3. 6.3 Identify guidelines for visual arts in early childhood programs, including the principles for how teachers can create artistic learning environments.
  1. 7.1 Explain the significance of sensory art experiences in early education and various developmentally-appropriate activities, including painting, printmaking, sewing, murals, photography, and using clay.
  2. 7.2 Explain the importance of group art in early education and the components of a developmentally-appropriate art center that promotes interactivity and shared learning.
  1. 8.1 Explain how musical abilities are developed in young children.
  2. 8.2 Explain how teachers can promote music in the classroom, including how music is used in daily instruction, routines, transitioning, and building classroom community.
  3. 8.3 Explain the goals for music in early childhood and how diverse classrooms can incorporate music from different cultures into early education.
  1. 9.1 Describe significant theories in movement and the developmental importance for children to actively learn through creative movement.
  2. 9.2 Identify props that are useful for helping children learn to creatively move in classroom settings.
  3. 9.3 Explain types of movement that promote creativity, including “Big Body” play, outdoor play, and sociodramatic ways to play in early childhood.
  1. 10.1 Identify the stages and benefits of creative drama in early childhood, including multisensory learning, social and emotional development, and a developing imagination.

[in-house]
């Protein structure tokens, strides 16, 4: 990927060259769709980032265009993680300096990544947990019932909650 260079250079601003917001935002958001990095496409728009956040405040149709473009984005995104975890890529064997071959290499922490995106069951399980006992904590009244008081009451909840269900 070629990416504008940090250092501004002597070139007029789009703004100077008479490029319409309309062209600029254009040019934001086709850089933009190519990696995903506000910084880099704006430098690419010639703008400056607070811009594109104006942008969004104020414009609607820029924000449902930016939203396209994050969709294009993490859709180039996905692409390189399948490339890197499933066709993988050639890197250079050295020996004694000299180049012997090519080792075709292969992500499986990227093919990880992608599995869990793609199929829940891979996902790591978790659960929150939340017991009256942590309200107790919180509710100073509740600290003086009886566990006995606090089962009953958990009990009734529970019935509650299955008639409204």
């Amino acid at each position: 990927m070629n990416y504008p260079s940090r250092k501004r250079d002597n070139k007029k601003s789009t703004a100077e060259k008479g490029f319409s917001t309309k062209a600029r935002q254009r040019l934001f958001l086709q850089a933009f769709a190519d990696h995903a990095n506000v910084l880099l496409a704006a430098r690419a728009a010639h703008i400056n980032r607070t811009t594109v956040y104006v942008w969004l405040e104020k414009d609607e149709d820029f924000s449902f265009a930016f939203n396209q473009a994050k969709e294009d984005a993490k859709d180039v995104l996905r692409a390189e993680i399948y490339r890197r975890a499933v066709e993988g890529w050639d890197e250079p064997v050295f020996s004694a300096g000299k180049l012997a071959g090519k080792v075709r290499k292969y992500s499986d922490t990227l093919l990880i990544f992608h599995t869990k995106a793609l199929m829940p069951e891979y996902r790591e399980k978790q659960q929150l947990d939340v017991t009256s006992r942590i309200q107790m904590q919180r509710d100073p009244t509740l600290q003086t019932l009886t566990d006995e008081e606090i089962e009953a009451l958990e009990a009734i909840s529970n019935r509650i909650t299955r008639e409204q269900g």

2. 10.2 Explain how teachers can work with children who have multiple intelligences, children from diverse cultures, and children with special needs through creative drama.
  1. 11.1 Explain Vivian Paley’s use of storytelling and story acting in early childhood education and the benefits to children’s development.
  2. 11.2 Explain how children work together to make meaning and promote sociocultural relationships through storytelling in early education classrooms.
  3. 11.3 Describe the benefits of teaching storytelling skills to children from low-SES families and children who are English-language learners.
  1. 12.1 Explain how young children learn holistically and the benefits of incorporating creative elements into all curriculum components in early education.
  2. 12.2 Explain how creative arts can be developed from the interests of young learners, including how direct instruction, thematic units, and special projects can be learner-driven.
  1. 13.1 Explain the differences in teaching with arts, about arts, and through arts in early education, including the role of teachers in each approach.
  2. 13.2 Identify ways that visual arts, music, dance, drama, and storytelling increase learning opportunities for young children and their motivation to learn.
  1. 14.1 Identify methods for inviting and maintaining family engagement in early education settings through creative arts.
  2. 14.2 Explain how early childhood educators can work with families to create arts-friendly home environments that are developmentally appropriate for young children.